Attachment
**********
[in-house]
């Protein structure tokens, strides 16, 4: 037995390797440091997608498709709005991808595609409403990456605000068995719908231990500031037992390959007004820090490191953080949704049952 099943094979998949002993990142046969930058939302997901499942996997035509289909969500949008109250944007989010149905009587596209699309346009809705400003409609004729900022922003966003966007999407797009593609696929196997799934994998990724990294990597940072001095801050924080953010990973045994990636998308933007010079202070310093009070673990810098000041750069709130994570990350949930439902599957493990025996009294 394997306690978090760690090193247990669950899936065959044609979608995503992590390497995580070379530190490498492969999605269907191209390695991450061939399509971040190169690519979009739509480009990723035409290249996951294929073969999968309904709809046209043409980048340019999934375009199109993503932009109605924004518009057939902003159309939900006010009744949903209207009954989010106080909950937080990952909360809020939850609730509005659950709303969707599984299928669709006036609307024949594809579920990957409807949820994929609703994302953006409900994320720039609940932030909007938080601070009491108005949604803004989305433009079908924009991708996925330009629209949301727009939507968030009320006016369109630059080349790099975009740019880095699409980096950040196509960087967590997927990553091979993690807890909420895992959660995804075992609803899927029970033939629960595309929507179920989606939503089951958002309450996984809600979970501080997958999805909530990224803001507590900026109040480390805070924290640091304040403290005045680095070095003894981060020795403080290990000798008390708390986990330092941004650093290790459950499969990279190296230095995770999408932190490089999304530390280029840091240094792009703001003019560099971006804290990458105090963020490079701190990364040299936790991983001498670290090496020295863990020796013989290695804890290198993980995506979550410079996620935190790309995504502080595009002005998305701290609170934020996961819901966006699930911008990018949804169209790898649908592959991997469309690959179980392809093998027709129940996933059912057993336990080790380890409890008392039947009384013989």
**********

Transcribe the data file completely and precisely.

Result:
[in-house]
């Protein structure tokens, strides 16, 4: 037995390797440091997608498709709005991808595609409403990456605000068995719908231990500031037992390959007004820090490191953080949704049952 099943094979998949002993990142046969930058939302997901499942996997035509289909969500949008109250944007989010149905009587596209699309346009809705400003409609004729900022922003966003966007999407797009593609696929196997799934994998990724990294990597940072001095801050924080953010990973045994990636998308933007010079202070310093009070673990810098000041750069709130994570990350949930439902599957493990025996009294 394997306690978090760690090193247990669950899936065959044609979608995503992590390497995580070379530190490498492969999605269907191209390695991450061939399509971040190169690519979009739509480009990723035409290249996951294929073969999968309904709809046209043409980048340019999934375009199109993503932009109605924004518009057939902003159309939900006010009744949903209207009954989010106080909950937080990952909360809020939850609730509005659950709303969707599984299928669709006036609307024949594809579920990957409807949820994929609703994302953006409900994320720039609940932030909007938080601070009491108005949604803004989305433009079908924009991708996925330009629209949301727009939507968030009320006016369109630059080349790099975009740019880095699409980096950040196509960087967590997927990553091979993690807890909420895992959660995804075992609803899927029970033939629960595309929507179920989606939503089951958002309450996984809600979970501080997958999805909530990224803001507590900026109040480390805070924290640091304040403290005045680095070095003894981060020795403080290990000798008390708390986990330092941004650093290790459950499969990279190296230095995770999408932190490089999304530390280029840091240094792009703001003019560099971006804290990458105090963020490079701190990364040299936790991983001498670290090496020295863990020796013989290695804890290198993980995506979550410079996620935190790309995504502080595009002005998305701290609170934020996961819901966006699930911008990018949804169209790898649908592959991997469309690959179980392809093998027709129940996933059912057993336990080790380890409890008392039947009384013989």